Former NFL running back Dave Kopay came out as gay in 1975 after his career had ended. Forty-five years later, there still hasn’t been an openly gay NFL player, despite swelling support for gay rights, and the NFL getting fully on board with inclusivity — even producing its own “National Coming Out Day” video this year.
In a recent interview with the Associated Press, Kopay expressed his frustration. “We now have gay marriage but we don’t have any openly gay athletes in the NFL,” he said. “It makes no sense.”
It’s worth mentioning this particular conversation is largely exclusive to elite male team sports. The women don’t have this dilemma. Some of our most prominent female sports stars, from Sue Bird to Natasha Cloud to Megan Rapinoe, are openly gay.
A record 15 openly LGBTQ athletes competed in the 2018 Winter Olympics. College and high school athletes come out on these pages every week. There are an increasing number of openly LGBTQ sportswriters — including six who write for us!
But as we (mercifully) close the door on 2020, the number of openly gay athletes in pro male team sports is still almost non-existent. Collin Martin plays in the United Soccer League and Zach Sullivan plays in the American Hockey League; Ryan Russell is an NFL free agent. But that’s about it — at least here in the U.S.
It’s a perplexing contradiction, and few are more mystified than openly gay athletes themselves. Former MLS player Robbie Rogers, who came out in 2013, told the Chicago Tribune he’s tired of waiting for others to follow him — and that was four years ago.
“I’m at the stage where it’s kind of stupid. What’s going on?,” Rogers said. “I would never force anyone out, and everyone has their time, but come on, it’s 2016. A lot has changed in the United States and around the world.”
Along with Rogers, a mini-wave of football and basketball players came out in 2013-14. There was Jason Collins, Michael Sam and Derrick Gordon (who’s currently playing pro basketball in Cyprus). Britney Griner, one of the most dominant women college basketball players in a generation, also came out — but the world collectively shrugged.
The muted reaction to Griner’s announcement was a stark example of the cultural differences between elite men’s and women’s sports. As Outsports co-founder Jim Buzinski told the New York Times: “Can you imagine if it was a man who did the exact same thing? Everyone’s head would have exploded.”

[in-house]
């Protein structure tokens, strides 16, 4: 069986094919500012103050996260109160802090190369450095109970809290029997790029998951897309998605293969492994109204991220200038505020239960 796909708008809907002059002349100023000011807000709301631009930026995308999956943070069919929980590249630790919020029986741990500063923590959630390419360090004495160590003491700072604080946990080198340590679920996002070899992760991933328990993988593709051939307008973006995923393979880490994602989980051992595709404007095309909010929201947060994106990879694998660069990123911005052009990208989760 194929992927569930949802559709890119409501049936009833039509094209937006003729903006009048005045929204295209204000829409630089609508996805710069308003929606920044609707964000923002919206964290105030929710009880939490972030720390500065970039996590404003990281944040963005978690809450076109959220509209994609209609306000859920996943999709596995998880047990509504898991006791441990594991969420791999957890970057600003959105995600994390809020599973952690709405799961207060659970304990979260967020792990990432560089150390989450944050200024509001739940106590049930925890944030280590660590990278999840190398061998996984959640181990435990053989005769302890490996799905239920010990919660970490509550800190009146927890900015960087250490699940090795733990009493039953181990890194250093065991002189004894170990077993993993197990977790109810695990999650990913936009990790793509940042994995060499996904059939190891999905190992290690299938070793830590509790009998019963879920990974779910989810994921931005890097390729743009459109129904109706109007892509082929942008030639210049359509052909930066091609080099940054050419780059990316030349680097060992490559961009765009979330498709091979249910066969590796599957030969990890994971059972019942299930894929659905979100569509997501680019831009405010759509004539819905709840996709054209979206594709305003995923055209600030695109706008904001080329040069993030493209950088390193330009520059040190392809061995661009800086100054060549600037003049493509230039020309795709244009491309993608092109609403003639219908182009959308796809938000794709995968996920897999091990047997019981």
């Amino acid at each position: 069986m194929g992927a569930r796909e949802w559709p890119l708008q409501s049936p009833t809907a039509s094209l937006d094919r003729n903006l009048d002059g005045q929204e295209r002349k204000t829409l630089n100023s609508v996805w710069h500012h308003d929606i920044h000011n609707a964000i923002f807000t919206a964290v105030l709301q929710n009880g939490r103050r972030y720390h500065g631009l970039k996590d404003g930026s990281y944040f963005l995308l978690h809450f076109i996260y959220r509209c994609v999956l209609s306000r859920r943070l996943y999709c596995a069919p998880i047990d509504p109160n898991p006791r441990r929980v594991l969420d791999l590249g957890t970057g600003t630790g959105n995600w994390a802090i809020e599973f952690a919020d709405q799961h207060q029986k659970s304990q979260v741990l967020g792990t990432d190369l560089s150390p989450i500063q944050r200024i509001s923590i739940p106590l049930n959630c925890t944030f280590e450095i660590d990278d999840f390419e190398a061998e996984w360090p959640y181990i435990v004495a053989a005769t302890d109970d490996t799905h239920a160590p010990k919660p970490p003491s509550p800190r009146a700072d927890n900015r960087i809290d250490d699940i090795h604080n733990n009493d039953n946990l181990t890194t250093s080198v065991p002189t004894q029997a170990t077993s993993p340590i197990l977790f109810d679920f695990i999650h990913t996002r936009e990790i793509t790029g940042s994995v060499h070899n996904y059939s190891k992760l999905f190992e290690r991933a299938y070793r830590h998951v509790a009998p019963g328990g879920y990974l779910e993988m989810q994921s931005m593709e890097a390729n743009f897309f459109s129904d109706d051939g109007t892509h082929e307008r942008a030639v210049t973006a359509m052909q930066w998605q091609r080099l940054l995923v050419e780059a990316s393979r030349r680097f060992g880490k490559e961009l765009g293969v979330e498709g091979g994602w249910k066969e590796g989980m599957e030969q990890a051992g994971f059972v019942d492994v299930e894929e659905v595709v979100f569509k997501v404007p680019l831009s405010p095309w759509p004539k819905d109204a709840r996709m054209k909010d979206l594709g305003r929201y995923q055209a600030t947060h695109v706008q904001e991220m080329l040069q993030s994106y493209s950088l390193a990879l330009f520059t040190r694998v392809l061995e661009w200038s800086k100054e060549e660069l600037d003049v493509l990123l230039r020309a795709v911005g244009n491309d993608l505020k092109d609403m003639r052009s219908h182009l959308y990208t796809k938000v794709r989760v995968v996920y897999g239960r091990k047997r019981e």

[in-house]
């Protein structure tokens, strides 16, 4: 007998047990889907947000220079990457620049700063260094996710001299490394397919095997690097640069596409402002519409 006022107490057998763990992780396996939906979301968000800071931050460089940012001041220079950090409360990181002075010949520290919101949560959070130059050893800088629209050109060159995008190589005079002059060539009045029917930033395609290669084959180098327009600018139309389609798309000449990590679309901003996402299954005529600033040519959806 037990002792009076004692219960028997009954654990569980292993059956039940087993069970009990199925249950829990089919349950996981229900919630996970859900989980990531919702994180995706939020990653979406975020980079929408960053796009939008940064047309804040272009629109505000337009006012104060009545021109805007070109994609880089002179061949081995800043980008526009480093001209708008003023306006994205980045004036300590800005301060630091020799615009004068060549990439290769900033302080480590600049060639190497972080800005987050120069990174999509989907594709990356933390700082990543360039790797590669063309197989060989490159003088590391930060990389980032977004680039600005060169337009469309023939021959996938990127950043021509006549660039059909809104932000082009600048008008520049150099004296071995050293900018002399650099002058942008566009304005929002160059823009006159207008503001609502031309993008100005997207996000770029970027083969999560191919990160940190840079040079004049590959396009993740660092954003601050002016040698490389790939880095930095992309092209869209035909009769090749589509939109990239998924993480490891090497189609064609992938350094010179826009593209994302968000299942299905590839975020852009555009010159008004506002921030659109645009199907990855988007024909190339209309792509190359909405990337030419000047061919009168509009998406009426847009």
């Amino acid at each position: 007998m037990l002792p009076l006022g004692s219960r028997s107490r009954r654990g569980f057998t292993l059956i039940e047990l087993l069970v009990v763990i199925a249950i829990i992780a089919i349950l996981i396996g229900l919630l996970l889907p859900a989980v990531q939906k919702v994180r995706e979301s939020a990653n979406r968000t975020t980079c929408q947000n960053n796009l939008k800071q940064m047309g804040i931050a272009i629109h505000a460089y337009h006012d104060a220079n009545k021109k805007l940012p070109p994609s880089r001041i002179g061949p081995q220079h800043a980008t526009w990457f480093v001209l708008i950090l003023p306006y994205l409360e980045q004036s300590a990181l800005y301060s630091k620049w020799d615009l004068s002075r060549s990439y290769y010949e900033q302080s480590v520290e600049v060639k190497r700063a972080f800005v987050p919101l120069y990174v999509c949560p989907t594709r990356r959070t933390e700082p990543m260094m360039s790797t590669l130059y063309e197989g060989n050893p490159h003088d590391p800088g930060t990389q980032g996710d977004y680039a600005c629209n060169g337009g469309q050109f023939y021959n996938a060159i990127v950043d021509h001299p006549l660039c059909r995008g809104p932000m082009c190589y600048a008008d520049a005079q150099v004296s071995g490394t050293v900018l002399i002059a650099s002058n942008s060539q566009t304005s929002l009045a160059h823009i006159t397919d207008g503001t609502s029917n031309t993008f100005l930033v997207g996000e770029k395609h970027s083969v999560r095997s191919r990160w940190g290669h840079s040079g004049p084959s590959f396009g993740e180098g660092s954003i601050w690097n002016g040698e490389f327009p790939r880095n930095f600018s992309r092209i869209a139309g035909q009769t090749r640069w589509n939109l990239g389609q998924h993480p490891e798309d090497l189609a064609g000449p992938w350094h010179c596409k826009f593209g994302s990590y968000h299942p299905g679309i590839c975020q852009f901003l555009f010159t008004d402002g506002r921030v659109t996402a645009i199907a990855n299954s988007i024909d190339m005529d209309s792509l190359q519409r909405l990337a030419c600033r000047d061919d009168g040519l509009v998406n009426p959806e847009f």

That’s what happened when Michael Sam kissed his boyfriend on TV when he was selected in the 2014 NFL Draft. But his training camp run with the Los Angeles Rams went without incident, except when ESPN ridiculously reported on his shower habits.
Sam’s teammates stood up for him.
The following year, Sam confirmed he’s not the only gay player around the NFL.
“I am not the only gay person in the NFL,” he said at the time. “I’m just saying there is a lot of us. I respect the players that did reach out to me and had the courage to tell me that they were also gay, but they do not have the same courage as I do to come out before I even played a down in the NFL.”
Today, Sam still speaks warmly of the support he received from his college teammates at the University of Missouri.
In the 2019 season alone, there were at least eight publicly out gay or bisexual players in college football.
It was also front-page news when Jason Collins came out, and the reaction was overwhelmingly positive. NBA superstars such as Kobe Bryant and LeBron James celebrated his announcement; In fact, nearly 190 pro athletes immediately expressed their support.
Keep in mind, this was 2013 — just one year after President Barack Obama had announced his support for same-sex marriage.
Collins told Reuters last year he’s surprised no other players in the NBA have come out since him. “I am a little surprised that ... since I’ve retired, that I haven’t seen any other NBA players come out publicly,” he said.
The disconnect is surprising, because the vast majority of contemporary out athletes, even in male team sports, have overwhelmingly positive stories to share. A study looking at 60 coming-out stories on Outsports confirmed as much.
This year, we saw Martin’s team, the San Diego Loyal, forfeit a game and deprive themselves of a playoff berth after he said an opposing player had called him a gay slur. It was an incredible show of support.
In a recent interview with The Advocate, Martin said the episode shows the inclusivity of sports. He’s not sure why more of his peers aren’t out.
“I don’t think there is a better time to come out,” he said. “Frankly, I don’t know what’s holding some of these athletes back from coming out.”
“What’s holding them back?” It’s a question some openly gay male athletes have been asking for years.
At the end of 2020, it remains unanswered.